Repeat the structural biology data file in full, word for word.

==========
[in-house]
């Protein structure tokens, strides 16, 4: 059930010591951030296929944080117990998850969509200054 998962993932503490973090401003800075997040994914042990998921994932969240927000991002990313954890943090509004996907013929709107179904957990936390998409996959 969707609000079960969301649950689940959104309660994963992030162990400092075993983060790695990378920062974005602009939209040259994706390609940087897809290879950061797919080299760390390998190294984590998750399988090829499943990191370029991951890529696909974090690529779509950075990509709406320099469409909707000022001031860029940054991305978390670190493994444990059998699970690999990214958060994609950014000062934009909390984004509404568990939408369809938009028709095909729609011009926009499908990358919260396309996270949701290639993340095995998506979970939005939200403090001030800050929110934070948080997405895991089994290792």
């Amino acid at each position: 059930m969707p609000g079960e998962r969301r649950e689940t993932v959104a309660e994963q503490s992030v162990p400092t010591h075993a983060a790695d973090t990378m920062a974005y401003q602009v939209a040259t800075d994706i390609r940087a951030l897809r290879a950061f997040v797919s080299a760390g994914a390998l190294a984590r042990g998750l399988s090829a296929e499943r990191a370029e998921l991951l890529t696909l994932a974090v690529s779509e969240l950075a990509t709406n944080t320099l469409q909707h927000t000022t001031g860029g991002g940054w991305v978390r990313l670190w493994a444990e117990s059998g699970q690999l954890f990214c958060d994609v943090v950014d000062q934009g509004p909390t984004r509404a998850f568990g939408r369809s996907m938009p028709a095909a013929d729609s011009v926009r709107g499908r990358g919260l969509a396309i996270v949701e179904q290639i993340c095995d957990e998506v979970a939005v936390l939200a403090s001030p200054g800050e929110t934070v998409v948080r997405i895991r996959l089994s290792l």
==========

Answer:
[in-house]
């Protein structure tokens, strides 16, 4: 059930010591951030296929944080117990998850969509200054 998962993932503490973090401003800075997040994914042990998921994932969240927000991002990313954890943090509004996907013929709107179904957990936390998409996959 969707609000079960969301649950689940959104309660994963992030162990400092075993983060790695990378920062974005602009939209040259994706390609940087897809290879950061797919080299760390390998190294984590998750399988090829499943990191370029991951890529696909974090690529779509950075990509709406320099469409909707000022001031860029940054991305978390670190493994444990059998699970690999990214958060994609950014000062934009909390984004509404568990939408369809938009028709095909729609011009926009499908990358919260396309996270949701290639993340095995998506979970939005939200403090001030800050929110934070948080997405895991089994290792």
């Amino acid at each position: 059930m969707p609000g079960e998962r969301r649950e689940t993932v959104a309660e994963q503490s992030v162990p400092t010591h075993a983060a790695d973090t990378m920062a974005y401003q602009v939209a040259t800075d994706i390609r940087a951030l897809r290879a950061f997040v797919s080299a760390g994914a390998l190294a984590r042990g998750l399988s090829a296929e499943r990191a370029e998921l991951l890529t696909l994932a974090v690529s779509e969240l950075a990509t709406n944080t320099l469409q909707h927000t000022t001031g860029g991002g940054w991305v978390r990313l670190w493994a444990e117990s059998g699970q690999l954890f990214c958060d994609v943090v950014d000062q934009g509004p909390t984004r509404a998850f568990g939408r369809s996907m938009p028709a095909a013929d729609s011009v926009r709107g499908r990358g919260l969509a396309i996270v949701e179904q290639i993340c095995d957990e998506v979970a939005v936390l939200a403090s001030p200054g800050e929110t934070v998409v948080r997405i895991r996959l089994s290792l």